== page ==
Bell Canada Looking To Use Pricing Change To Knock Out Competitors

from the but-of-course... dept

In the US, some legal and regulatory rulings effectively kneecapped most line sharing arrangements in broadband. Originally, the big telcos had been required to share their lines with third party service providers, effectively as a condition of being granted subsidies and valuable rights of way to build out their networks. But, they complained and were able to remove that requirement, leading us (in part) to the situation we're in today with a lot less competition. Up in Canada, at least, there have been regulatory requirements for line sharing, which has created some competition for broadband. A year ago, Bell Canada suddenly started traffic shaping all the broadband traffic over its network, without letting these retail ISPs know, and when they complained, Bell Canada told them to shut up and deal.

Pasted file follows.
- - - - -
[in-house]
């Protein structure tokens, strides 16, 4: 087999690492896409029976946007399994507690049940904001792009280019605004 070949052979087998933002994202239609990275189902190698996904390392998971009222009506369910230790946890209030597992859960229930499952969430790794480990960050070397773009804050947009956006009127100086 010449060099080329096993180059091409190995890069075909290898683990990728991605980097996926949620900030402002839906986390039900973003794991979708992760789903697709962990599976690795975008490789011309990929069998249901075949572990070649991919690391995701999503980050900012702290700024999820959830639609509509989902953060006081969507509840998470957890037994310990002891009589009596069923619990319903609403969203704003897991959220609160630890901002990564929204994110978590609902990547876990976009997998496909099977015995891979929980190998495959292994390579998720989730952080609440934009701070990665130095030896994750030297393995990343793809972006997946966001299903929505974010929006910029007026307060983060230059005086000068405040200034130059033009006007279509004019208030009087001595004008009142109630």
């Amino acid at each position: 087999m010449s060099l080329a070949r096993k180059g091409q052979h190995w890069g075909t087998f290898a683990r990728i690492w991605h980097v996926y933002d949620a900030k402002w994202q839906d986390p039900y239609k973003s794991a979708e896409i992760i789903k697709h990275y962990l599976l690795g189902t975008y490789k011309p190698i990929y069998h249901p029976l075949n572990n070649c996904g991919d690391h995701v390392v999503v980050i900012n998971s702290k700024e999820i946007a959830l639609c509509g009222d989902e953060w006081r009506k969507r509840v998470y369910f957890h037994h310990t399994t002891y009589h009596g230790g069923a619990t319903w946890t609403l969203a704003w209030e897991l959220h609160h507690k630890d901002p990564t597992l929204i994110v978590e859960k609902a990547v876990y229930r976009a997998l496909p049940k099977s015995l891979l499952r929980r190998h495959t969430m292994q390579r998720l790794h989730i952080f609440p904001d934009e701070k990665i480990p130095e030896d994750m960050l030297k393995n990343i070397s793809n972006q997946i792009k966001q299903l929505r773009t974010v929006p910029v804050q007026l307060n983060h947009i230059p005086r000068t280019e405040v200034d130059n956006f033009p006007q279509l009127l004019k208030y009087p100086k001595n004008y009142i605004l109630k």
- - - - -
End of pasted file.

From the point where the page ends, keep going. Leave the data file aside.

The latest (which a bunch of you submitted) is that Bell Canada is looking to change how it charges these other providers, moving from flat-rate wholesale pricing to usage-based billing, which will put a significant squeeze on these reseller ISPs. It seems pretty clearly designed to hurt these partners, and limit how they can differentiate themselves to customers. This is one of the many problems of handing control over a national network infrastructure to one private company. Doing so creates tremendous incentives to limit how others can use it.
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Filed Under: broadband, canada, line sharing, usage based pricing
Companies: bell canada

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  1. identicon
    pk, 20 Apr 2009 @ 7:07am

    the CRTC has already answered the question

    When the CRTC allowed Bell to throttle the independent ISP, it said it was OK because Bell also throttled their own retail ISP Bell Sympatico. Therefore the CRTC must think that whatever measure Bell takes are OK as long as they are applied across the board. (Effectively wholesalers are now treated as resellers)
    Sooo, when Bell applies for the caps to wholesalers, their argument will be that they're doing it to Sympatico too. Same argument and like the same result as the CRTC will swallow this as usual.

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